This May for the first time, Central Rappahannock Regional Library will be running a trebuchet contest. A trebuchet is a kind of medieval siege engine. Full-sized ones were used to smash down castle walls. This contest will be a fun, family event, and you can join in by bringing your handcrafted trebuchet and testing it against your competitors!
Always be yourself.
Unless you can be Batman.
Or his adopted kid.
Join us for the ultimate techno geek and über nerd celebration of the DC Comics superhero with the best technology—the one and only LEGO Batman! Build LEGO creations, solve mysteries, play games, and create Batman-inspired crafts to help save Gotham City. Naturally, costumes are welcome. This is a STEM program for grades K-6.
Why not learn to juggle? It’s a fun way to impress your friends even if you are just a beginner. Like sports? Juggling is said to increase your hand-eye reflexes and your coordination. Like to be in the spotlight? It’s a great way to show off in a talent show, andk if you get really good at it, you can do it professionally at festivals or parties.
Slow, sleepy winter days find many animals curled up in their dens. They sleep warmly through winter, awakening in spring ready to enjoy the renewed Earth. This unusual, deep sleep is called hibernation.
What Is Hibernation?
True hibernation is a very deep sleep. The animal's body temperature drops, its breathing slows, and it is very difficult to awaken. But some animals, such as most bears, do not really hibernate.
Hanukkah, or Chanukah, begins on the 25th day of the Jewish calendar month of Kislev, at sundown. Lasting eight days, Hanukkah usually occurs during December, but sometimes begins in November. This Jewish holiday is known as the Festival of Lights, commemorating the rededication of the Temple in Jerusalem in 164 B.C. after three years of war. Hanukkah means "dedication."
Jerusalem at the time was part of the Hellenistic empire and was ruled by Antiochus IV. His government instituted a different religion from Judaism. When the Temple became a site of sacrifices and icons, the people resisted, sparking three years of fierce rebellion. The Maccabees led the rebellion and were triumphant in 164 B.C.
This readalike is in response to a customer's book-match request. If you would like personalized reading recommendations, fill out the book-match form, and a librarian will email suggested titles to you. Available for adults, teens, and kids. You can browse the book matches here.
Dork Diaries: Tales From A Not-so-fabulous Life by Rachel Renée Russell
Fourteen-year-old Nikki Maxwell writes in her diary of her struggle to be popular at her exclusive new private school, then of finding her place after she gives up on being part of the elite group. (catalog summary)
If you like The Dork Diaries, check out these other titles as well:
After Iris by Natasha Farrant
Twelve-year-old Bluebell Gadsby's written and video diary chronicles life in a rowdy London family, and how Zoran, the new au pair, and Joss, the troublemaking boy next door, help to pull her out of her shell and cope with the loss of her twin three years before. (catalog summary)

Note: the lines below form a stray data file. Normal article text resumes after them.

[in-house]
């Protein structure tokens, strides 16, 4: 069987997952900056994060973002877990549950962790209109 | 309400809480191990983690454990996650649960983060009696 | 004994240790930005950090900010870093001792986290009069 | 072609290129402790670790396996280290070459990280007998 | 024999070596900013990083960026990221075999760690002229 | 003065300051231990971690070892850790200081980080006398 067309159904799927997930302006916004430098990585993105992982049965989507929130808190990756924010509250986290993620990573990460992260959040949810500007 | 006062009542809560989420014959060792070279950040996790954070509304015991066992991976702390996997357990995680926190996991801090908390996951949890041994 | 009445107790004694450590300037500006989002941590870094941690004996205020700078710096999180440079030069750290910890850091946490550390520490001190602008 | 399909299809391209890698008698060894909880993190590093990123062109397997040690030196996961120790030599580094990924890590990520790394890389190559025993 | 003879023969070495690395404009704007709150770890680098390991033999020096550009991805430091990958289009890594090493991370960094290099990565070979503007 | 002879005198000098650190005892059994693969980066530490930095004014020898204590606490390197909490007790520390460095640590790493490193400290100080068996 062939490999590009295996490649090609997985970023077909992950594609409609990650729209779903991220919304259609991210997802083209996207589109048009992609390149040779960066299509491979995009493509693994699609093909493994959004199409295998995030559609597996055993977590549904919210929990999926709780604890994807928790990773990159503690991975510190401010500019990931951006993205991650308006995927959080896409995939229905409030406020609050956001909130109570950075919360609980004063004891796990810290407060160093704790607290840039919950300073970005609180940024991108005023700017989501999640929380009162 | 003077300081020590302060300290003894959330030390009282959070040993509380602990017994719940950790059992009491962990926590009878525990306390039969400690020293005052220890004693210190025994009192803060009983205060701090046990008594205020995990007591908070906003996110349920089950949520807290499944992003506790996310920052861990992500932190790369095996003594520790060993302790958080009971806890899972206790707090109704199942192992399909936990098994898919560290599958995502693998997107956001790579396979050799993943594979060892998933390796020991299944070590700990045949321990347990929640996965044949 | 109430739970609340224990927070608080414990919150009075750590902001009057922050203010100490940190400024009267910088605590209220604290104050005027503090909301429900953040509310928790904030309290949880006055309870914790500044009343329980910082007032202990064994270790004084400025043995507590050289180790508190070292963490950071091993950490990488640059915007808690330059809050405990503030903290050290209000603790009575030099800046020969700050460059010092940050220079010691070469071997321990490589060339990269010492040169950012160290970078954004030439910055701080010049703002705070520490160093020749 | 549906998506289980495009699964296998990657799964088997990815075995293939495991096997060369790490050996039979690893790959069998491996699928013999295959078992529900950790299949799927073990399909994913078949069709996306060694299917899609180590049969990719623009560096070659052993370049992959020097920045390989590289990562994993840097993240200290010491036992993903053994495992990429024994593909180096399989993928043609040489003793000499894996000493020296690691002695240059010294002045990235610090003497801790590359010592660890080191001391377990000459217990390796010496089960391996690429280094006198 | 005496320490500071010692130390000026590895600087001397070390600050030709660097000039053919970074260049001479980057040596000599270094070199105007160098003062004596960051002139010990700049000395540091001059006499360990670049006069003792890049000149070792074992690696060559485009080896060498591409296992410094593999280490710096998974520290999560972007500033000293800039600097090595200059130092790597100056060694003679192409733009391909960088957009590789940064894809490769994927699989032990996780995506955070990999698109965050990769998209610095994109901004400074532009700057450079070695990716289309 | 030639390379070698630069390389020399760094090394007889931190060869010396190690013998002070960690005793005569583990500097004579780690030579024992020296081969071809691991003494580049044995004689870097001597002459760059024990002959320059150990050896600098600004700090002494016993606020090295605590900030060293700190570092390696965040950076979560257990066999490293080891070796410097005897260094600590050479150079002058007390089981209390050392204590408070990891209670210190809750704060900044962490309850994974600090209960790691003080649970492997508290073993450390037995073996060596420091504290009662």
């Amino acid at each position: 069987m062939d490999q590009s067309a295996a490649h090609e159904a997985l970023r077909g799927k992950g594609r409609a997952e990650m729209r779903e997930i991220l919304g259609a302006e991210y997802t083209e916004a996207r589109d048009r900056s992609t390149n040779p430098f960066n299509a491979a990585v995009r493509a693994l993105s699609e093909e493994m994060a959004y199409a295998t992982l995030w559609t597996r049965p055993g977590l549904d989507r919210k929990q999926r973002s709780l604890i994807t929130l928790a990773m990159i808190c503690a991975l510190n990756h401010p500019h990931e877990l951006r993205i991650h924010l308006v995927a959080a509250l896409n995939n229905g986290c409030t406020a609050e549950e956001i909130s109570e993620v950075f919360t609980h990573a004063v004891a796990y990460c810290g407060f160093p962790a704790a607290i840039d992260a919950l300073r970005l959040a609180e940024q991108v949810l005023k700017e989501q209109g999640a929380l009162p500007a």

If you are struggling with a homework assignment or need a little help getting started on a project, the library is here to assist you! Central Rappahannock Regional Library has one-stop shopping for students of all ages, with resources available online and in our branches. Our trained research staff is committed to connecting students with the information they need, with our print and eBooks, the many databases we have available, and our knowledge of children’s and teens' literature. Whether you need online tutoring through the Literati Public database or a personalized recommendation for a reading assignment, CRRL has got you covered.
- Born on December 8, 1940, in Washington, D.C. to L.G. and Eleanor Schneider
- Received a B.A. in art from Smith College in 1963
- Married Tomas Azarian, a musician, that same year
- Mother of three sons—Ethan, Jesse, and Timothy
- Now resides in Plainfield, Vermont
Mary was raised on a small farm in Virginia, yet her life's road would take her into the New England countryside where she would create folk art that celebrates the region's traditional farming culture. She has illustrated more than 50 books and written several of her own, often employing a 19th-century hand press to create her woodcut designs.
I knew the perfect column to appear in today’s paper would be one that focused on scary books. Just one problem: I don’t read very many scary books. I have some guilt over this because, as a librarian, I feel like I should read all types of books. And I try. I really do. But the truth is, I don’t enjoy scary books, and, while I advocate reading widely to stretch your mind and to be exposed to all the wonderful literature out there, I also think there are so many good books available that you shouldn’t spend time reading a book you really aren’t enjoying. So, I don’t read scary books unless I have to, like when I need to prepare for a book discussion group.
When Nancy Tafuri began her illustrating her own marvelous stories, she had a hard time at first finding a publisher who would believe in her work. Fortunately for the many, many children who have been delighted by her books, Nancy persisted, learning more about her craft while waiting to be published. Her books were successful, and they definitely found their young audiences. Eventually, the New York Times would call Nancy Tafuri “the Queen Mother of Warmly Soothing Animal Bedtime Stories.”